In the Scam of the day for December 28, 2018 I told you about  a Houston family who were frightened when they heard vulgar threats coming from the baby monitor they used to watch their four month old son. Their baby monitor had been hacked by someone attempting to scare them. While the hacker did not pose a physical threat to the family, the threats coming from the baby monitor certainly caused distress and also could lead to identity theft and other security concerns.  Now a similar story is coming from Illinois where a family reported obscenities emanating from the Nest security camera in the room of their seven month old son.  Additionally, their thermostat had been altered remotely, raising the temperature to 90 degrees and it appears that this too was caused by the hacker being able to infiltrate their other Internet connected devices.  While it may seem that hacking into a baby monitor may be an invasion of privacy and nothing more, the truth is that in many instances, if a hacker is able to gain access to one device that is part of the home’s WiFi network, he or she could also gain access to other connected devices, such as the parent’s computer containing personal financial information or even the capability of connected to the computers  of the company for which the parent works if the parent’s computer is networked in for working from home. Many hackers search the Internet for unsecured web cameras and baby monitors that have not changed the factory setting username and password.

Many of you familiar with my work are aware of my great concerns over the vulnerability of what has become known as the Internet of Things.  The Internet of Things is the name for the technology by which various things are connected and controlled over the Internet.  Some of the more common products that are a part of the Internet of Things include cars, refrigerators, televisions, copy machines and medical devices.  Here is a link to a column I wrote for USA Today about the Internet of Things.

http://www.usatoday.com/story/money/columnist/2015/04/04/weisman-internet-of-things-cyber-security/70742000/

In the four years since I first reported about this problem on Scamicide little has been done to correct the problem and there are no security standards required of the manufacturers of these devices.  However,  as I often say, the best place to find a helping hand is at the end of your own arm and there are things that you can do to protect yourself.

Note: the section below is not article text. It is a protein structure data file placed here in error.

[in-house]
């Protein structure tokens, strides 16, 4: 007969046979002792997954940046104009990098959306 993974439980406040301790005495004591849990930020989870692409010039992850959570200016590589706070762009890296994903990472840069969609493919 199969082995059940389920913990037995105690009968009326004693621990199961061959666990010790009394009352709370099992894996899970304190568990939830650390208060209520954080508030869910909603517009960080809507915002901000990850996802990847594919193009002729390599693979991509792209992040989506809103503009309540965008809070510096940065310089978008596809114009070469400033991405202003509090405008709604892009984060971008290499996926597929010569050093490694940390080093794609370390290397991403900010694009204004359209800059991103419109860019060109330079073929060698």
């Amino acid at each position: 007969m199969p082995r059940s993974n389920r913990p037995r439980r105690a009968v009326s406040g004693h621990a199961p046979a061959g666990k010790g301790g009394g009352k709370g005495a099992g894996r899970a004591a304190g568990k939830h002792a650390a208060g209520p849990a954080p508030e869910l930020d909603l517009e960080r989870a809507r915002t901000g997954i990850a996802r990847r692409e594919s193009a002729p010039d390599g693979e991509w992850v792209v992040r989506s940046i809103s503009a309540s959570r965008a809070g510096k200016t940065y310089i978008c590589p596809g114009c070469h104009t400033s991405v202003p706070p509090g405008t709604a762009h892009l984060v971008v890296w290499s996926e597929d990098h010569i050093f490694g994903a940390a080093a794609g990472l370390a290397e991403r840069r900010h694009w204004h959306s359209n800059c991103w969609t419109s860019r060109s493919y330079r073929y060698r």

TIPS

Anyone who has a baby monitor should make sure that the camera and software are constantly updated with the latest security software from the company that manufactures the baby monitor.  It also is a good idea to, as I have advised many times previously, make sure that your router, which connects you to the Internet, is password protected and that you change the username and default password for each of your Internet of Things devices.  In the case of the Illinois family the problem does not appear to have been a flaw in the Nest security cameras, but most likely can be attributed to the use of a common password with other accounts with companies that may have suffered data breaches in which the hacked passwords became available to cybercriminals.  It is for this reason that it is always a good practice to have unique passwords for each of your accounts.  In addition, Nest security cameras also provide the option to use dual factor authentication by which access to the system not only requires a password, but also a one time code sent to your phone whenever you or someone else tries to access the account.

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